Saturday, March 9, 2013, earmarked the first major spring break week for local communities and law enforcement in Walton County and Okaloosa County. Students from the southeast, midwest and beyond embarked to the Emerald Coast for their brief vacation from their respective college or university. With the increased vehicular and pedestrian traffic as a result of spring break, local attorneys also see and increase in the issuance of Notices to Appear (or Arrests) for Underage Possession of Alcohol, Open House Parties, DUI, and other criminal offenses.
I wrote last year that one spring break weekend alone, per the local newspaper, generated in excess of four hundred citations issued for minor criminal offenses such as Minors in Possession of Alcohol. This year the numbers seem to be headed the same direction. This past weekend’s increased law enforcement presence culminated in the Monday afternoon arrest of over thirty college students at a house in Miramar Beach (Walton County, Florida). Most of the individuals arrested were cited for Underage Possession of Alcohol, Others were cited for Open House Party. All were taken to the Walton County Jail. A link to the Northwest Florida Daily News Article is provided here:
Unique to this situation is that law enforcement made actual arrests in this instance (rather than simply issuing the Notice to Appear). As a result, most (if not all) of these individuals will be greeted with their mugshot being displayed on a variety of internet search engines. Due to the alleged damage to the residence, and the publicity received, it is yet to be seen how local authorities will elect to handle these cases.
The most common offense for college students is ”Possession of Alcoholic Beverages by Persons under the age 21″ (Minor in Possession) – Florida Statute 562.111. In fact, earlier today I learned that just this weekend alone, nearly two hundred notices to appear were issued by the Walton County Sheriff’s Office Beach Patrol Division for this offense.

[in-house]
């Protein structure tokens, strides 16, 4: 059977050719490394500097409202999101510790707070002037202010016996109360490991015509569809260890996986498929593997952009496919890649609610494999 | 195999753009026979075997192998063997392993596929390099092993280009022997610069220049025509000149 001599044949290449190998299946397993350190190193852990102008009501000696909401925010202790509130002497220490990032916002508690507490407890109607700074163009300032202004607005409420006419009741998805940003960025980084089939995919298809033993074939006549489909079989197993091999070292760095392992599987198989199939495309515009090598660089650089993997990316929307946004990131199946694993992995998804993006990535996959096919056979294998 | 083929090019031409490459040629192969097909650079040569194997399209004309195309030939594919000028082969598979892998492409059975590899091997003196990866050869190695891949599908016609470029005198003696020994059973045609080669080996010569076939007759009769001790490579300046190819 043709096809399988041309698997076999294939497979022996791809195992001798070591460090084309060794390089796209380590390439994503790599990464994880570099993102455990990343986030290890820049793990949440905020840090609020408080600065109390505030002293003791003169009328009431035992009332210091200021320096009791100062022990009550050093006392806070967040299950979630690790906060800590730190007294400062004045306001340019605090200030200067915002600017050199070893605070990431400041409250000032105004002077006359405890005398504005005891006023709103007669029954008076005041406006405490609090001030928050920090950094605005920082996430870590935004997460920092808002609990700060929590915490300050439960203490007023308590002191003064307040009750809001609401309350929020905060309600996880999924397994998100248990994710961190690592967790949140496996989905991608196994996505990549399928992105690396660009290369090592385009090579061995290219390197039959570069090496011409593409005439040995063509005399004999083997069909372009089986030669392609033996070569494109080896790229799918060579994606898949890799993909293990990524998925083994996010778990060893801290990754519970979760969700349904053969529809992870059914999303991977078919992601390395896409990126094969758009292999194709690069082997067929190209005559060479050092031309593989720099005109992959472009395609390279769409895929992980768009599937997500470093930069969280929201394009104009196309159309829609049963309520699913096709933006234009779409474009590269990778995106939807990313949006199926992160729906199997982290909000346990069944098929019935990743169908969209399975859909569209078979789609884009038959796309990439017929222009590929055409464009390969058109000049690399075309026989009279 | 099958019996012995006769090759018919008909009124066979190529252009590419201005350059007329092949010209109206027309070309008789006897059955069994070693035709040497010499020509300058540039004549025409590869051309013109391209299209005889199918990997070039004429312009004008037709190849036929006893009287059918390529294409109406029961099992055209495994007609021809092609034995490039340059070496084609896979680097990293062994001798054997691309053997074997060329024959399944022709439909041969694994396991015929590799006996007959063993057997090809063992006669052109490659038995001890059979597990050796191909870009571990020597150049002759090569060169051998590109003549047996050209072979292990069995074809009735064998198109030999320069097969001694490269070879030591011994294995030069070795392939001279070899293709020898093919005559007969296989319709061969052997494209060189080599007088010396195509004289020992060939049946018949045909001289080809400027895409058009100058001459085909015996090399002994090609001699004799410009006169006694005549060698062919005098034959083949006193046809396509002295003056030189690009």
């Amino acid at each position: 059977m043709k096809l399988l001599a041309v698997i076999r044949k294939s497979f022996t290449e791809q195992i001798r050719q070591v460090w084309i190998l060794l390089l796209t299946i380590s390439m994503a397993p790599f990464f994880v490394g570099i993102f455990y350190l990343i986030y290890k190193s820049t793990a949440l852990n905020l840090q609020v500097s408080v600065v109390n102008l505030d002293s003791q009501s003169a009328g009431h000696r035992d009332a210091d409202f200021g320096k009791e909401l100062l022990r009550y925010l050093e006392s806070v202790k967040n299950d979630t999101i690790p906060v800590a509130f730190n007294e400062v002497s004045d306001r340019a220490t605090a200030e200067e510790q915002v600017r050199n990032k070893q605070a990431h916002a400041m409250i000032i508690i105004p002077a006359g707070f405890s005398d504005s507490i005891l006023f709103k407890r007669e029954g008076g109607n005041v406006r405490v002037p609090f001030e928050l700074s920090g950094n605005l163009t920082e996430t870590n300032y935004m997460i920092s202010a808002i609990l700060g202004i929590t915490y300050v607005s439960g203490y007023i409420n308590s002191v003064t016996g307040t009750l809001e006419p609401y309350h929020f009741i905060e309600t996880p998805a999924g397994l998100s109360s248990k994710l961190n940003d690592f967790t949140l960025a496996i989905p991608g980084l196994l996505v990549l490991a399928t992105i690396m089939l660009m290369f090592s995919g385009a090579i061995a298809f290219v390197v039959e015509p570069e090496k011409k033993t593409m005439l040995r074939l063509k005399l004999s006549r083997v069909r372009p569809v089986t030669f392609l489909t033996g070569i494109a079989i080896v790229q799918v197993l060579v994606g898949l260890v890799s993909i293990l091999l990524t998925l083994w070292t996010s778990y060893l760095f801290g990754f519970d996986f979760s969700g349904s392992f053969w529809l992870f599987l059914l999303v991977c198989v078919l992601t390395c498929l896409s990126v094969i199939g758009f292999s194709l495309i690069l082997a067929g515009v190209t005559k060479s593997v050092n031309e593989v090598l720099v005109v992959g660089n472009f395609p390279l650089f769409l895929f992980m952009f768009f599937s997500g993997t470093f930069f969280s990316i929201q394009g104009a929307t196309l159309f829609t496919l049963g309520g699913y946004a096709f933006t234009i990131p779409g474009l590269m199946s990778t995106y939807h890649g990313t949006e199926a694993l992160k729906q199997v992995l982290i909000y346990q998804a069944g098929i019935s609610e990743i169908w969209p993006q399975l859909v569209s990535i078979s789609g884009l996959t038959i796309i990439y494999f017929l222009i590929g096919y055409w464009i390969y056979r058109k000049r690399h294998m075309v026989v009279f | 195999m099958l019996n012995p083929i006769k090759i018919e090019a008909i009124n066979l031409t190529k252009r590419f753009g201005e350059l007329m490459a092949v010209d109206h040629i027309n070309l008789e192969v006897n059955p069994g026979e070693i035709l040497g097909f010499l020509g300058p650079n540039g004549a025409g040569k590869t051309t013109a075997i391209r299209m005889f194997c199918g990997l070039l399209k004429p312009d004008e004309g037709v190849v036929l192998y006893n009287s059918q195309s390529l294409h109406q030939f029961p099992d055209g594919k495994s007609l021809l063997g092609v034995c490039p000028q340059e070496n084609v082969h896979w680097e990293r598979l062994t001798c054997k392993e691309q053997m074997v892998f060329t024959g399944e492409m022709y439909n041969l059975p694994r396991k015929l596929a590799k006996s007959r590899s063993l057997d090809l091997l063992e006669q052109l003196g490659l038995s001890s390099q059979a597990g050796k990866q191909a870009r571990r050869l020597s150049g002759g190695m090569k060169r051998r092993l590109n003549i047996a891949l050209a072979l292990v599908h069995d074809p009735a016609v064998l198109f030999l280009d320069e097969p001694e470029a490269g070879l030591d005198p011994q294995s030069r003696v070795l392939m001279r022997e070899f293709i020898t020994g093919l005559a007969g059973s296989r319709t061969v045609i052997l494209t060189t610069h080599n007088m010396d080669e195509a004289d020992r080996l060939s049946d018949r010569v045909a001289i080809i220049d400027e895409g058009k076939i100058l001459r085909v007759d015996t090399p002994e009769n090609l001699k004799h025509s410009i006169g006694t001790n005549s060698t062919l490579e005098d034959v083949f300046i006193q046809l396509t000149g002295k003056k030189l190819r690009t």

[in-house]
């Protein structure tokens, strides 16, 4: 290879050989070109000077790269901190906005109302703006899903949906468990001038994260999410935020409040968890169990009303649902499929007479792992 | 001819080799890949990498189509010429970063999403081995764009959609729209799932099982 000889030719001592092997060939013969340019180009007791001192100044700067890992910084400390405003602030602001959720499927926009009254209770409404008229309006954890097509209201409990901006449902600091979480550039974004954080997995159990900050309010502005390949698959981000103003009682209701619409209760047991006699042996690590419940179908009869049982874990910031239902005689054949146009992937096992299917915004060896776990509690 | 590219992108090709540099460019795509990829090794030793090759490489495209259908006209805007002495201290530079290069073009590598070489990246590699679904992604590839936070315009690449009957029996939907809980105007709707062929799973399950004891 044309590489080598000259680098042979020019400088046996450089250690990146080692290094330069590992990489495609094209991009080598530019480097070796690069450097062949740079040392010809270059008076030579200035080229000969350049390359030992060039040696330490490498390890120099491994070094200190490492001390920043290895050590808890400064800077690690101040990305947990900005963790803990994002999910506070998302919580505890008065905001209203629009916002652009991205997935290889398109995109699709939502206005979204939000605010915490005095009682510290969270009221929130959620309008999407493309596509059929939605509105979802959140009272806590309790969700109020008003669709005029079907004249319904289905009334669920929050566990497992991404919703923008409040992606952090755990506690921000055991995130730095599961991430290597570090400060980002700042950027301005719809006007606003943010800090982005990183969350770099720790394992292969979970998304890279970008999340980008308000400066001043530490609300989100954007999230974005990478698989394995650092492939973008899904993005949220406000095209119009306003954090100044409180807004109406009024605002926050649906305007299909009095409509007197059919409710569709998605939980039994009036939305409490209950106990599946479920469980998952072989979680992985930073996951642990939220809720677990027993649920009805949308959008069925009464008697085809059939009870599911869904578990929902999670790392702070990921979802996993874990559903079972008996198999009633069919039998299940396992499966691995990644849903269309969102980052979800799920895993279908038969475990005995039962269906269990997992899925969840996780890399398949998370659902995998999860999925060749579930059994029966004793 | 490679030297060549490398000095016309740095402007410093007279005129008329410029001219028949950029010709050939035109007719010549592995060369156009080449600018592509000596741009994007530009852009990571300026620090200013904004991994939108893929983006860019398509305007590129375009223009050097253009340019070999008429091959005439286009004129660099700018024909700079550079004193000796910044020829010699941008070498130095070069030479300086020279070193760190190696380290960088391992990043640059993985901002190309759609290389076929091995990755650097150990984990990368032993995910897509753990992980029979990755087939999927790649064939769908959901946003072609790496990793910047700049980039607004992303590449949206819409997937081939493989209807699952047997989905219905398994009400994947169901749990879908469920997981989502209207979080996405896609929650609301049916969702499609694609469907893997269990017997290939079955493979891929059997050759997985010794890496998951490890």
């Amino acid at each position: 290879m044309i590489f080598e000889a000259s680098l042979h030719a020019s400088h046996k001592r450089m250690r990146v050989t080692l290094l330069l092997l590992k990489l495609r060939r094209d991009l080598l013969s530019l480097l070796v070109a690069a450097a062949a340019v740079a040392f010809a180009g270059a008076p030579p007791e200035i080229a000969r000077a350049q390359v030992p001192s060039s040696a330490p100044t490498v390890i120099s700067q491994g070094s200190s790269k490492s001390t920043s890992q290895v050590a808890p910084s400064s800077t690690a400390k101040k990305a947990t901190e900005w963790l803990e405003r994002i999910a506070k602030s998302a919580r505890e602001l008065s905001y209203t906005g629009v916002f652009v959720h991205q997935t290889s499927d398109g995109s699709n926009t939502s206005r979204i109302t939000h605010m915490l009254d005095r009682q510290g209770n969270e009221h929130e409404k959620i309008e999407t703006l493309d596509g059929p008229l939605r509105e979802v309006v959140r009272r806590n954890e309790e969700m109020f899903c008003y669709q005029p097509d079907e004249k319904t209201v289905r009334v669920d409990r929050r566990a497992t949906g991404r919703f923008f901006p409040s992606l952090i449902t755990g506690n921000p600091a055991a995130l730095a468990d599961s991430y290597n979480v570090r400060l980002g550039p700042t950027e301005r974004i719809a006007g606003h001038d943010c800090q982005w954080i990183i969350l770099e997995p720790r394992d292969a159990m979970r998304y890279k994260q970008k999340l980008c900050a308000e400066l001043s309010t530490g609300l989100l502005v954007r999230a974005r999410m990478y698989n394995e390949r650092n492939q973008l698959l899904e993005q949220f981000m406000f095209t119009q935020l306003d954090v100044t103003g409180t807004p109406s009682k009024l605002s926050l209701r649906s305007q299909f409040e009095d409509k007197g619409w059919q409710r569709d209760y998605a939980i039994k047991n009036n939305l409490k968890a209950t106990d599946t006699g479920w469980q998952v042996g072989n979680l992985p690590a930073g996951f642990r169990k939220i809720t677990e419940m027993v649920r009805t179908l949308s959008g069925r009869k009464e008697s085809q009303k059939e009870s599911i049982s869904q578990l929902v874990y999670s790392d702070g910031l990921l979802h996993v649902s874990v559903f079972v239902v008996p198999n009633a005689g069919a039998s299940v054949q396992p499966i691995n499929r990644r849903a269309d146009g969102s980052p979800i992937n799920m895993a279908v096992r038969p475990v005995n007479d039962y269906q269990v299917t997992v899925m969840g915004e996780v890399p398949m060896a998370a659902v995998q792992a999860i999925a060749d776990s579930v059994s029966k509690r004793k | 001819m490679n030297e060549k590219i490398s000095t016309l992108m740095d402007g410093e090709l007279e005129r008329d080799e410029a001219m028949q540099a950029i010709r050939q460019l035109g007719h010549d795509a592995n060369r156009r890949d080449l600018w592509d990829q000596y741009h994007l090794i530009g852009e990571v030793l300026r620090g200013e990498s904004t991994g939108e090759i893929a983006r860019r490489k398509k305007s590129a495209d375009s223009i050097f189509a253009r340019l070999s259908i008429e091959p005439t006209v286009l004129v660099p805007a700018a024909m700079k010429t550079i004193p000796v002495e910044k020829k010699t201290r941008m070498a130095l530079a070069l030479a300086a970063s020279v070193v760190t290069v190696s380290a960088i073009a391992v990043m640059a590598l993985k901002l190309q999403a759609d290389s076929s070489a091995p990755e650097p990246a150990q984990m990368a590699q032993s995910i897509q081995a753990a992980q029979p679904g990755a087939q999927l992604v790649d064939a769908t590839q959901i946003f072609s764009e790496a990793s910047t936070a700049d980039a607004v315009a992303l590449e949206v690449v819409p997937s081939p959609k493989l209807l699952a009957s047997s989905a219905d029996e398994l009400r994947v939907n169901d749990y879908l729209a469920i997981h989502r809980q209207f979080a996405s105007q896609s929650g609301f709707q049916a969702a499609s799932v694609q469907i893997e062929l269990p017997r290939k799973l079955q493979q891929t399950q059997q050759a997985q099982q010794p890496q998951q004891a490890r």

For an individual who has received a citation for minor in possession(MIP), the law reads in pertinent part: ” It is unlawful for any person under the age of 21 years…to have in his or her possession alcoholic beverages.”
Law enforcement travel on foot and on ATV looking for unsuspecting college students who may be in possession of a beer can, bottle , or mixed drink and whom they believe to be underage. See: http://www.nwfdailynews.com/articles/spring-48251-beach-breaker.html
A first violation of this law is punishable as a second degree misdemeanor and could result in the suspension or revocation of the individual’s driver’s license. In some counties, subsequent convictions may result in jail time.
If an individual receives a Notice to Appear for Minor in Possession or is Arrested for Minor in Possession while in Destin, Fort Walton Beach, Santa Rosa Beach or anywhere in Okaloosa or Walton County, Florida, I recommend that person consult with a Destin criminal defense lawyer. An attorney may be able to assist the individual in obtaining pretrial diversion or a deferred prosecution so the student may be able to avoid a conviction.
Some students, or parents of students, are unaware that the payment of the fine will result in the criminal charge remaining on the individual’s criminal history, unless he or she is subsequently eligible to expunge or seal the offense. In fact, some internet gurus who provide “legal advice” have suggested that the individual simply pay the fine since the fine is only $250.00, but failed to explain the potential ramifications.
Jeremy S. Keich is a Destin criminal defense attorney with an office in Miramar Beach (Walton County). As a Walton County criminal defense lawyer, I have helped clients resolve these spring break offenses and alcohol related offenses.
If you have been charged with minor in possession, driving under the influence or any other criminal offense while in Destin, Fort Walton Beach or anywhere in Northwest Florida during spring break, feel free to contact this Destin Criminal Defense Lawyer at (850) 460-2989 or visit https://keichlaw.com for more information.
WARNING: Nothing in this blog should be construed as legal advice nor should it be construed as an attorney-client relationship.